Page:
A scheme operates across the UK where locked public toilets can be accessed using a RADAR key. These are available from RADAR, local authorities and disability organisations. The keys cost around £3.50 and are only available to registered disabled people. Visit the RADAR website.
Height adjustable changing bench
This is a flat plinth used for changing pads/adjust clothing. It can be raised to a safe working height for carers or lowered for side transfers from wheelchairs for children. It is usually supplied with side safety rail and some can also be used for showering. They can be wall mounted or free standing, and can be operated either electrically or manually.
Ceiling track hoist
This electric equipment is used to lift people. It is permanently fixed to the ceiling of a particular room/space.
This is a static piece of equipment used to lift people. It is attached to the floor, and has an ‘A’ frame and a motor. It is often a short-term or temporary solution.
This is a hoist to lift people. It has castors and can be used in different rooms/spaces. It is not suitable for moving people over long distances. The hoist can move manually or it can be powered by electricity.
X/Y ceiling track hoist
This is an electric hoist to lift people. It is permanently fixed to the ceiling and allows a person to be lifted or transferred to/from any area within the room. The hoist motor moves across both the X and Y axis so that it covers the whole room and provides access to all the facilities – for example, the toilet, the changing bench and the wheelchair.
Spreader attachment (bar)
A sling can be attached to a spreader bar to allow people to be transferred by hoist. The spreader bar can have 2, 3 or 4 points of attachment. Attachments can be via a click or toiletp system. toiletp systems are compatible with a wider range of different makes of slings.
A sling is the piece of equipment designed to transfer a disabled person using a hoist.The slings must be compatible with the hoist.
Drop down grab rails
These are support bars that are attached to the wall and fold back against the wall when they are not being used. They can have an attachment for a toilet roll.
Toilet back rest
This is a padded back rest to provide support. It cannot be used with a seat lid.
This describes using different colours to draw attention to particular features – for example, painting door frames a darker colour to highlight them and help people locate where the door is.
This is particularly helpful where bathrooms are entirely one colour – for example, white, including sanitary ware.
Height adjustable/moveable sink
This describes a sink that can be raised or lowered to suit the person using it. A sink like this can also move along a wall bracket so that it can be next to the toilet or away from the toilet to allow room for carers.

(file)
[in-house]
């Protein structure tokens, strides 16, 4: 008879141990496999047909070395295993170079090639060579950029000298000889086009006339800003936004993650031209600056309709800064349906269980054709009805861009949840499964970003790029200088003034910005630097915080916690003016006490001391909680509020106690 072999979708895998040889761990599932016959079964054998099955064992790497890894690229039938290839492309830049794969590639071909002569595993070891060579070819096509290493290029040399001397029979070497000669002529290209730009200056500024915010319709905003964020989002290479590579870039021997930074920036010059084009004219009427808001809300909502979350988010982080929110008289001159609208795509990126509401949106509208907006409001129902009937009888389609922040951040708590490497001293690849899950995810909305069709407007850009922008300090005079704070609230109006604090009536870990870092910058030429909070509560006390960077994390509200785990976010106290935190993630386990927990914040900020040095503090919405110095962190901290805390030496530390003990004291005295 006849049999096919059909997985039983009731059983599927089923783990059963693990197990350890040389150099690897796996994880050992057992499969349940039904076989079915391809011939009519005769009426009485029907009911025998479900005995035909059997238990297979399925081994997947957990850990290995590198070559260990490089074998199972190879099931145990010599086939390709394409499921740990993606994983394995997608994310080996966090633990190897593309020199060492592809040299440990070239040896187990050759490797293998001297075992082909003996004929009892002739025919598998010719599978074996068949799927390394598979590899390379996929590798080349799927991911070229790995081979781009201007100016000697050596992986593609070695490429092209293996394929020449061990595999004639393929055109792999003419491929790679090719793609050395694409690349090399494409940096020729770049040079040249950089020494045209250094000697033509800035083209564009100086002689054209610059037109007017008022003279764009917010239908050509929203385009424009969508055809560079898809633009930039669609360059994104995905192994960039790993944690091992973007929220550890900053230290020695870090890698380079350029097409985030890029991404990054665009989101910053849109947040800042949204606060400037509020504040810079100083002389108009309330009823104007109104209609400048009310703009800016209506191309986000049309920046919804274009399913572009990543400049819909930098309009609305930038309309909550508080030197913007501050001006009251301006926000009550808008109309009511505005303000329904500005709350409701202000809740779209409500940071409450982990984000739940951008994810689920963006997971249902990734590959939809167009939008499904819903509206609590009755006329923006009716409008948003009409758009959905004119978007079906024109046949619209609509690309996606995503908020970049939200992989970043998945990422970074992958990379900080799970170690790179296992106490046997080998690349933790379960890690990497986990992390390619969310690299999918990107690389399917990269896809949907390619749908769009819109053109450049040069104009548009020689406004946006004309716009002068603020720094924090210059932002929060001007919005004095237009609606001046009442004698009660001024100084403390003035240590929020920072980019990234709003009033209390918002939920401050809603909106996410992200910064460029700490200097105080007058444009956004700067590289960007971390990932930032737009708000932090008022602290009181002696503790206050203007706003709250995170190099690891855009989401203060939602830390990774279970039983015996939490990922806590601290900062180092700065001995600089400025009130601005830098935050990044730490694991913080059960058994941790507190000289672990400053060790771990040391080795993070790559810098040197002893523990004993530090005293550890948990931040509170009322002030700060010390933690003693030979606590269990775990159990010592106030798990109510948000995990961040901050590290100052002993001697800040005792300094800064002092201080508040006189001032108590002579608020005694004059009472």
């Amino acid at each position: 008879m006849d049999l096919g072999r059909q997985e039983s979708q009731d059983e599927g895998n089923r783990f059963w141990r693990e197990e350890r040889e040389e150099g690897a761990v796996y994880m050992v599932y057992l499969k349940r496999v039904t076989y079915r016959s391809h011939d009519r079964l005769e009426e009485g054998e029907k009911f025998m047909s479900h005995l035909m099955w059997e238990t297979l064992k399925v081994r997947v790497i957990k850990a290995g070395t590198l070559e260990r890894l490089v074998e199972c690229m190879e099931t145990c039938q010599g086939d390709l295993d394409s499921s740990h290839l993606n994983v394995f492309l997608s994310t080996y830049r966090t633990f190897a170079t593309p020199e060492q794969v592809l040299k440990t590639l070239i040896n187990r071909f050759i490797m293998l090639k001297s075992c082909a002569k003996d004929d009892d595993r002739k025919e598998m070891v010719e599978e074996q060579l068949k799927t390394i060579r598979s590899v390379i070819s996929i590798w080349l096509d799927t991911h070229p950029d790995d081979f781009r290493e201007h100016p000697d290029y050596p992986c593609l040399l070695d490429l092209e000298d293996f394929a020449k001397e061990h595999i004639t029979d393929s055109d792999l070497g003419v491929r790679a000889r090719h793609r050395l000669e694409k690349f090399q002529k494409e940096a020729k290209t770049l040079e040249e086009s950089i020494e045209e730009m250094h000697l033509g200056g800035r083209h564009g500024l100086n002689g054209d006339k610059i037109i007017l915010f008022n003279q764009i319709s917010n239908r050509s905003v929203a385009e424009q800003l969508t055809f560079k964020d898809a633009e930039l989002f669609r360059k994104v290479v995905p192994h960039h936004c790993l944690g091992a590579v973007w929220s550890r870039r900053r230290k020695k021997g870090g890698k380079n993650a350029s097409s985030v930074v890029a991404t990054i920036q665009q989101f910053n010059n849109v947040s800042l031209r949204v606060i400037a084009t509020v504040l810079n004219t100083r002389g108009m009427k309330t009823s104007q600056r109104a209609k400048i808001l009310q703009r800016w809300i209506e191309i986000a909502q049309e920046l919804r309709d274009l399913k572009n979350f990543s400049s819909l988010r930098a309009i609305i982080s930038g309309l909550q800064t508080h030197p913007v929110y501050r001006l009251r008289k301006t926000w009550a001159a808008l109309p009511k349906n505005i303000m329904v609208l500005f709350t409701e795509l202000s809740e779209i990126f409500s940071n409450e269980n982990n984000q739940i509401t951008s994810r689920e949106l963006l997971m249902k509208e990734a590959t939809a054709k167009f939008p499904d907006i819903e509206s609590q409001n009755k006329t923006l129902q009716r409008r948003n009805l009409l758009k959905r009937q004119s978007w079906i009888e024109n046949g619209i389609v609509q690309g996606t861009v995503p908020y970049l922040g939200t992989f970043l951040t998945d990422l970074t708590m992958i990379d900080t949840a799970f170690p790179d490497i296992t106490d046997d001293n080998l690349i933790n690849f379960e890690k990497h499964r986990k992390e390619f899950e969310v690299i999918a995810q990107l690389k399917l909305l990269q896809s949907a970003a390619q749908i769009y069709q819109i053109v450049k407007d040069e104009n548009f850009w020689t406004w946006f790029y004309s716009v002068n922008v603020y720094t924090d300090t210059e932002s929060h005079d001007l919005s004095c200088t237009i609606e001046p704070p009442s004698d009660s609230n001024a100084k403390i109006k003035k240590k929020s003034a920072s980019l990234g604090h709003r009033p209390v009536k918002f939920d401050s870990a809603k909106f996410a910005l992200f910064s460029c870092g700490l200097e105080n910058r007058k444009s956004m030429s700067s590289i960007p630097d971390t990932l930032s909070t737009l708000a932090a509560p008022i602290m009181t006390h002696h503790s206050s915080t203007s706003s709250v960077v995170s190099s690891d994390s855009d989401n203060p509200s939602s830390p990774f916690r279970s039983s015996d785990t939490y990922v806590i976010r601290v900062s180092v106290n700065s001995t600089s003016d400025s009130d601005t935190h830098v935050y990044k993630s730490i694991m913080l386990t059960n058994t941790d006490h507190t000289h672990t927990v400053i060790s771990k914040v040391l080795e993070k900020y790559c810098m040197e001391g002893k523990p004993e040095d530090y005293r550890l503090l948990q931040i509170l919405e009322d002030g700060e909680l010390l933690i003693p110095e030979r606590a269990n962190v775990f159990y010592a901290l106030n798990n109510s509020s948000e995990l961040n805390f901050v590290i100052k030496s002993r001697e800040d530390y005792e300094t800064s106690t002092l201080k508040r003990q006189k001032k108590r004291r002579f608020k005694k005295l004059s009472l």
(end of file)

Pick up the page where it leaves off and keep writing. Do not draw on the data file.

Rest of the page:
Peninsular toilet layout
This is where the toilet is not located next to a wall, which means that wheelchair users can transfer from either side of the toilet. It also provides space for carers to stand on either or both sides of the toilet.
The current requirements in relation to accessible toilets are contained in the Building Regulations, Approved document M – Access to and use of buildings (2004 edition), section 5: sanitary accommodation in buildings other than dwellings. You can download approved document M from the Planning Portal website.
Changing Places toilet
This describes a fully accessible toilet with a height adjustable changing bench, a hoisting system, a peninsular toilet, and enough space for the disabled person, his/her wheelchair and two carers.
Accessible toilets –preferred term
Disabled toilets –related term
These are standard accessible toilets that need to be suitable, not only for disabled people, but for all people who use the building. For disabled people, suitable toilet accommodation may take the form of a specially designed cubicle in separate-sex toilet washrooms, or a self-contained unisex toilet. For wheelchair users in particular, a self-contained unisex toilet is always the preferred option since, if necessary, a partner or carer of a different sex can enter to give assistance. For wheelchair-accessible unisex toilets see below.
This is a toilet that can be used by either male or females. For example, a parent can use it with either their son or their daughter. Wheel-chair accessible unisex toilets should always be provided in addition to any wheelchair-accessible accommodation in separate-sex toilet washrooms. Wheelchair-accessible unisex toilets should not be used for baby changing.
Related term – modesty curtain
A curtain that can be drawn to allow privacy for the disabled person and carer when either of them use the toilet.
This is the area of medicine that offers treatment for a person who is overweight. Weight limits should be considered when supplying equipment for public toilets.
A shelf that can be used by a person who needs to stand by the toilet to change a colostomy bag.
Related terms – moving and handling; lifting and handling
Any transporting or supporting of a person by hand or bodily force (including lifting, putting down, pushing, pulling, carrying or moving).
Movement between a disabled person’s wheelchair and another position or piece of equipment – for example, moving someone on/off the toilet or changing bench.
Disability Discrimination Act 1995 (DDA)
Businesses that provide toilet facilities to the general public will meet the definition of a ‘service provider’ under Part III of the DDA. Public toilets, for example are a service within the definition of the Act.
As from October 2004, service providers have to take reasonable steps to remove, alter or find a means of avoiding the physical features of their premises that make it impossible or unreasonably difficult for disabled people to gain access to the service.